All week the case has been made over and over by speakers at the Republican National Convention: President Obama has failed to fix the economy in four years and has a dangerous world view when it comes to economics, reports David Royse and Margie Menzel of the News Service of Florida.
But now, it’s time to stop talking about Obama, and start talking about what Republican Mitt Romney would do differently, several Florida observers said this week as the GOP nominee prepared to give the convention’s biggest speech, his Thursday night address accepting the party’s nomination for president.
“I think the case has been made and people have decided that the president’s policies haven’t worked, but they like the guy,” former Florida Gov. Jeb Bush said in an interview taped this week by Capitaldatelineonline.com.
“I think re-emphasizing the failures, there’s a point of diminishing returns on that,” Bush continued. “And I think Gov. Romney will lay out a hopeful, optimistic, tangible plan to restore American greatness through economic growth.”
That’s what Romney should do when he takes to the stage for a speech sometime around 10 p.m., some of the state’s delegates to the convention also said.
“Just create a clear distinction between the failed policies of Obama and what we could have, a path to prosperity and more economic growth,” said Richard DeNapoli, a Florida delegate from Hollywood, when asked what he would advise Romney to say in the speech.
In addition to specifics on policy – for which some delegates praised the Wednesday night speech of vice presidential nominee Paul Ryan – Florida voters at the convention also wanted to see some enthusiasm. Some of the criticism of the GOP convention has been that the crowd hasn’t seemed as fired up as it may have been at earlier political party conventions.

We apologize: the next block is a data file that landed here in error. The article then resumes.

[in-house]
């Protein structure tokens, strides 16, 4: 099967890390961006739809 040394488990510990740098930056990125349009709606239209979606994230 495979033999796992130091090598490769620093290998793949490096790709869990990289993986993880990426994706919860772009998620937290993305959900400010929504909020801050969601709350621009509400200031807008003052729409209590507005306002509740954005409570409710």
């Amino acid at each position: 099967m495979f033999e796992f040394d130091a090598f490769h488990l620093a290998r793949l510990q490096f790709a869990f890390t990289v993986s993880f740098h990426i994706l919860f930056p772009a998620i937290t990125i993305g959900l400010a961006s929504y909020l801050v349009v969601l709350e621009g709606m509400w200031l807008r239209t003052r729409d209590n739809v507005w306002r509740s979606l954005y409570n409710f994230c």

“I’m looking for a lot of passion, and a lot of optimism, which I’m sure we’ll have, and the fire in the belly to get things done and accomplished,” said Ellen Hoffman, a Florida delegate from The Villages, the sprawling north-central Florida retirement community near Ocala.
Republicans had better get fired up over the Romney speech, whether the candidate does or not, because it sends a subtle message out over the TV airwaves, several people have suggest.
Most recently, New Jersey Gov. Chris Christie told Florida delegates that in a speech Thursday morning, urging them to show more enthusiasm. Christie said he’s been a bit disappointed in the low “volume” on the convention floor.
Christie told Florida delegates not to “leave anything in the tank,” and get Romney’s final campaign swing started on a note that exudes enthusiasm.
“You know they’re going to do that next week in Charlotte,” Christie said referring to the Democratic National Convention that begins Tuesday in North Carolina.
Some observers said they want to see Romney also open up a bit, show some of the likeability that Obama used to help get elected four years ago.
Former Gov. Bush noted Romney isn’t particularly good at showing emotions publicly. But, said Bush, who was elected governor twice, he thinks the candidate needs to, at least a bit.
“He has to connect with people on an emotional level about why his leadership will matter to them,” advised Bush.
A New York Times story on Thursday reported that Romney’s speech will focus in part on the disappointment he believes Americans have had in the Obama presidency. But the speech will also be aimed at trying to introduce himself on a more personal level to many voters who remain unfamiliar with him.
But the story also said Romney will do what the Florida voters say they want – hit on some policy details, with aides telling the Times he will lay out some of his vision for an alternative to the Obama White House.